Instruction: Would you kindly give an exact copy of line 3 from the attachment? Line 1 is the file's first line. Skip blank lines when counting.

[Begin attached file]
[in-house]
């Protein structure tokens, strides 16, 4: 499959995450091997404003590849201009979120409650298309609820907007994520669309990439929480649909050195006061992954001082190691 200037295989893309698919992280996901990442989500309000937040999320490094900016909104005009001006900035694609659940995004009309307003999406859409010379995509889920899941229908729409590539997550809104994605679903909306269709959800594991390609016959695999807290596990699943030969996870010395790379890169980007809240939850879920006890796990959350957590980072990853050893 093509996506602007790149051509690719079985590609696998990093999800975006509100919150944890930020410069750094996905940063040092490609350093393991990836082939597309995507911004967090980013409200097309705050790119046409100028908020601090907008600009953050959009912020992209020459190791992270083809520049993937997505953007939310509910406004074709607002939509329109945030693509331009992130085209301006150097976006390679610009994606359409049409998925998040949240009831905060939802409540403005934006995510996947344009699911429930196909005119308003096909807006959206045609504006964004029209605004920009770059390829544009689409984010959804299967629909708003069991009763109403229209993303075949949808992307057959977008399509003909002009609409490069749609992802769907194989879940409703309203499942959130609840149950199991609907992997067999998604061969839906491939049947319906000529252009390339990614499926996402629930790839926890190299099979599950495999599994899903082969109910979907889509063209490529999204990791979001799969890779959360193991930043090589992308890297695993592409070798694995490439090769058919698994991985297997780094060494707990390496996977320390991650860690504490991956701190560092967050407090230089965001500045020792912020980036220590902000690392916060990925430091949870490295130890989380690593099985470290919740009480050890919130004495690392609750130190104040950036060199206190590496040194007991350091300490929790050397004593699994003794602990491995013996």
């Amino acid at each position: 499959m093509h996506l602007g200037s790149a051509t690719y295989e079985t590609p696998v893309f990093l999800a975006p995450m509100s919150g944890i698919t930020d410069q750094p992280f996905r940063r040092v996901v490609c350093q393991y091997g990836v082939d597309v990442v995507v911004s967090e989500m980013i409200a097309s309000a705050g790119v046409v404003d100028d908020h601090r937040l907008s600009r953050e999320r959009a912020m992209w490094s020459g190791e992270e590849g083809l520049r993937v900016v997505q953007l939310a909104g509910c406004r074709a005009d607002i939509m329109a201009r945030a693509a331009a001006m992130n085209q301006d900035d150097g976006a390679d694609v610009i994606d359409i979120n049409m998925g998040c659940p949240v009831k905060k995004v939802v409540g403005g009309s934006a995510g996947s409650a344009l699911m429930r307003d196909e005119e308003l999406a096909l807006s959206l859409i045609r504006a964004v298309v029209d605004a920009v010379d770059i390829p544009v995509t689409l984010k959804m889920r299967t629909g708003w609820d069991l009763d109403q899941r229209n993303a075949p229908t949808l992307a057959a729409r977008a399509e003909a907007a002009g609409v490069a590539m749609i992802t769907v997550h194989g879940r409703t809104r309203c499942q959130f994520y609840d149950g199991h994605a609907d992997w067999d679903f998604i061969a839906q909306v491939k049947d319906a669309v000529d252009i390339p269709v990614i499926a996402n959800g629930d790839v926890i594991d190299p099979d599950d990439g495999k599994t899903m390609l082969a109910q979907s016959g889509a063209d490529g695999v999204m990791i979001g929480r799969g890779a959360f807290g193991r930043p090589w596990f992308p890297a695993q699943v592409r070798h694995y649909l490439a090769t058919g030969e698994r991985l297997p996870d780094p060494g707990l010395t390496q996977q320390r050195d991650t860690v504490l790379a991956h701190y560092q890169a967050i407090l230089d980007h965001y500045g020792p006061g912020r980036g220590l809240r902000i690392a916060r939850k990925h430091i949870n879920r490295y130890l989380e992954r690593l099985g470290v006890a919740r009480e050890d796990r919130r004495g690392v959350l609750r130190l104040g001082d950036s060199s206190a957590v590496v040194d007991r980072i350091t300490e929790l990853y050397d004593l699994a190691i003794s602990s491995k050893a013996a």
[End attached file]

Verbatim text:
């Amino acid at each position: 499959m093509h996506l602007g200037s790149a051509t690719y295989e079985t590609p696998v893309f990093l999800a975006p995450m509100s919150g944890i698919t930020d410069q750094p992280f996905r940063r040092v996901v490609c350093q393991y091997g990836v082939d597309v990442v995507v911004s967090e989500m980013i409200a097309s309000a705050g790119v046409v404003d100028d908020h601090r937040l907008s600009r953050e999320r959009a912020m992209w490094s020459g190791e992270e590849g083809l520049r993937v900016v997505q953007l939310a909104g509910c406004r074709a005009d607002i939509m329109a201009r945030a693509a331009a001006m992130n085209q301006d900035d150097g976006a390679d694609v610009i994606d359409i979120n049409m998925g998040c659940p949240v009831k905060k995004v939802v409540g403005g009309s934006a995510g996947s409650a344009l699911m429930r307003d196909e005119e308003l999406a096909l807006s959206l859409i045609r504006a964004v298309v029209d605004a920009v010379d770059i390829p544009v995509t689409l984010k959804m889920r299967t629909g708003w609820d069991l009763d109403q899941r229209n993303a075949p229908t949808l992307a057959a729409r977008a399509e003909a907007a002009g609409v490069a590539m749609i992802t769907v997550h194989g879940r409703t809104r309203c499942q959130f994520y609840d149950g199991h994605a609907d992997w067999d679903f998604i061969a839906q909306v491939k049947d319906a669309v000529d252009i390339p269709v990614i499926a996402n959800g629930d790839v926890i594991d190299p099979d599950d990439g495999k599994t899903m390609l082969a109910q979907s016959g889509a063209d490529g695999v999204m990791i979001g929480r799969g890779a959360f807290g193991r930043p090589w596990f992308p890297a695993q699943v592409r070798h694995y649909l490439a090769t058919g030969e698994r991985l297997p996870d780094p060494g707990l010395t390496q996977q320390r050195d991650t860690v504490l790379a991956h701190y560092q890169a967050i407090l230089d980007h965001y500045g020792p006061g912020r980036g220590l809240r902000i690392a916060r939850k990925h430091i949870n879920r490295y130890l989380e992954r690593l099985g470290v006890a919740r009480e050890d796990r919130r004495g690392v959350l609750r130190l104040g001082d950036s060199s206190a957590v590496v040194d007991r980072i350091t300490e929790l990853y050397d004593l699994a190691i003794s602990s491995k050893a013996a």